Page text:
When you’ve forgone the traditional nine-to-five, how do you create a semblance of a workday?
If I asked you if you work “mothers’ hours,” what would come to mind?
It turns out “mothers’ hours” is a term of art used to refer to jobs that provide the flexibility around family priorities. It can mean working a compressed day, or working from home while making time to attend a kid’s event during the workday. I’m sure it’s been used with derision more than once. I don’t care. I worked mothers’ hours before I had kids, and I’ll do it after they leave home, I hope. It’s how I function best.
Working at home gets a bad rap. People don’t help when they use air quotes when talking about “working” at home, like they’re really watching TV all day. If you do this, please stop. It doesn’t help the millions of us who do work at home and do a damn fine job of it.
It’s true some managers don’t believe their people really work when they are at home, but the research shows the other extreme: people overwork. Ironically, in the digital age, many remote workers report they can’t shut off. They may feel a need to prove they’re actually working when they are home; they might even work more than they would at the office because they feel a need to overcompensate and thank their employer for “letting” them work from home.
Research from Northeastern University finds role transitions are especially challenging for people who work at home. Humans like to compartmentalize: We put work in one domain, and family in another. When you work at home, you will be in your home environment and you will face distraction during the day. A dirty kitchen, lonely cat, sick kid, or leaky faucet can be your ruin if you let it. Working at home takes discipline and a keen sense of purpose.
When I tell people I work at home, they always ask me, “How do you make sure your kids don’t bother you?” I always say, first, I have childcare. Working at home while you’re watching the kids isn’t working, unless you run a daycare. My colleague Leanne Chase has a good solution for her home office: “I have two signs for my daughter. She can’t read yet, so I put a sign up. One sign has a smiley face—which means she can knock on mommy’s door. There is also a smiley face with a cross through it, which means she has to go to the nanny or daddy unless there’s a fire.”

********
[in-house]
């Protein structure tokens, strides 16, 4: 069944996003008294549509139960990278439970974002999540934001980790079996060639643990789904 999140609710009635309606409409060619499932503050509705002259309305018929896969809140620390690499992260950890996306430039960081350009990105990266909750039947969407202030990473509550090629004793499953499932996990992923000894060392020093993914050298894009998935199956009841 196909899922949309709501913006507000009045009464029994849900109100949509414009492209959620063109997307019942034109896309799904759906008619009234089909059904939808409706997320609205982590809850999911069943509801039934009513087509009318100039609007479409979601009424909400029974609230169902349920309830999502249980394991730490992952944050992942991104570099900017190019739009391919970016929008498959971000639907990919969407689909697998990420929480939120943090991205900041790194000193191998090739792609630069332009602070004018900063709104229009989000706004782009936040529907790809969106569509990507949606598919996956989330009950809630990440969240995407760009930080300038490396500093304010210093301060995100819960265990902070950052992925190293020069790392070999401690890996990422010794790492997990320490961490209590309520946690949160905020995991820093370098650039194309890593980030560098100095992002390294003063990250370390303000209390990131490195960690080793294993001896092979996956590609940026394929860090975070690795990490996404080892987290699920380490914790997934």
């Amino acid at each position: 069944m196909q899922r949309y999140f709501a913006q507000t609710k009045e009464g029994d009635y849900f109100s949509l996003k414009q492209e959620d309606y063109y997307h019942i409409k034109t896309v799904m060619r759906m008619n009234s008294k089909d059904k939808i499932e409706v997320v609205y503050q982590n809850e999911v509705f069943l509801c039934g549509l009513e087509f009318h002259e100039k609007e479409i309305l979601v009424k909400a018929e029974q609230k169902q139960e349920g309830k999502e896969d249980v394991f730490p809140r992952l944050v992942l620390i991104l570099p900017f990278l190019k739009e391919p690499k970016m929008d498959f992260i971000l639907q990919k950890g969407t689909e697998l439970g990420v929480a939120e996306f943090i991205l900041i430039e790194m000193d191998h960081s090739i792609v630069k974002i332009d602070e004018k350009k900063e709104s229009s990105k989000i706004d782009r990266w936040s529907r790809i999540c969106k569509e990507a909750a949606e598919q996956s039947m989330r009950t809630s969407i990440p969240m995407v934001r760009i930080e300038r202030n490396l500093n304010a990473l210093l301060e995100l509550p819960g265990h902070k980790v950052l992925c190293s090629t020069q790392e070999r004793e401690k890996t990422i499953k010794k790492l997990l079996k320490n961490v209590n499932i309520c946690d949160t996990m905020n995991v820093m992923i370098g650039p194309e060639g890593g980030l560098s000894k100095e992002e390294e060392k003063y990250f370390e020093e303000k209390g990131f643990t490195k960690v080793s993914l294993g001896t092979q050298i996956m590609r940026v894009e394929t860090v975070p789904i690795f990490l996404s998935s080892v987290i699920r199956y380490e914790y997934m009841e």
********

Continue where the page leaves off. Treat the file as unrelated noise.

It’s important to create what Dr. Jay Mulki calls “segmentation” when you work at home. You need the barriers between your work self and your home self. Many create rituals that allow for these barriers, even if they are symbolic. Why? Because in a world where work is undefined, we’re creating, in the words of Northeastern University researcher Kim Eddleston, new “temporal, spatial, and psychological boundaries” to manage the transition from home to work, even if we don’t leave our home to begin work.
Recent research on remote workers and telecommuters brings all sorts of new rituals to light. For instance, if you don’t commute into work each day, how do you make the transition to start your workday? For some, it’s going out for a cup of coffee. Some complete the school run, then return home to work. I bet a lot of people walk the dog. I might start the day early, doing “check-in” work—check my email inbox, review my schedule, do billing or administrative tasks—while still in my pajamas or workout clothes. But I’ll hold phone calls, writing, or doing any serious thinking work until I am dressed in some semblance of grown-up clothes, and my face has to be made-up, or at least moisturized.
For many who hold “mothers’ hours,” there’s an evening back-to-work ritual, as well. Put the kids to bed, log on. Watch the evening news, then pick up again.
Many of us structure a workday that meets our needs. But work is still work, and we’re establishing a new set of rituals to create a semblance of a workday with a beginning, middle, and end. About a third of American workers have flexible schedules. Only 11 percent of wage and salaried employees currently work from home, but almost all employees would like the ability to occasionally work at home. Big companies like BlueCross BlueShield are heavily investing in the at-home workforce, and then there’s a whole “tribe” of people like me who work for ourselves and work at home. With mobile technology, the number of non-traditional information workers will only increase.
But even when you’ve forgone the traditional nine-to-five, a routine is important to most of us. Otherwise, work doesn’t feel like work. And that’s not always a good thing.
Thanks to the New England Work and Family Association for access to this research on engaging the remote and telecommuting workforce.
This post originally appeared on AlterNet.org. Republished with permission.
—photo Jason Hargrove/Flickr
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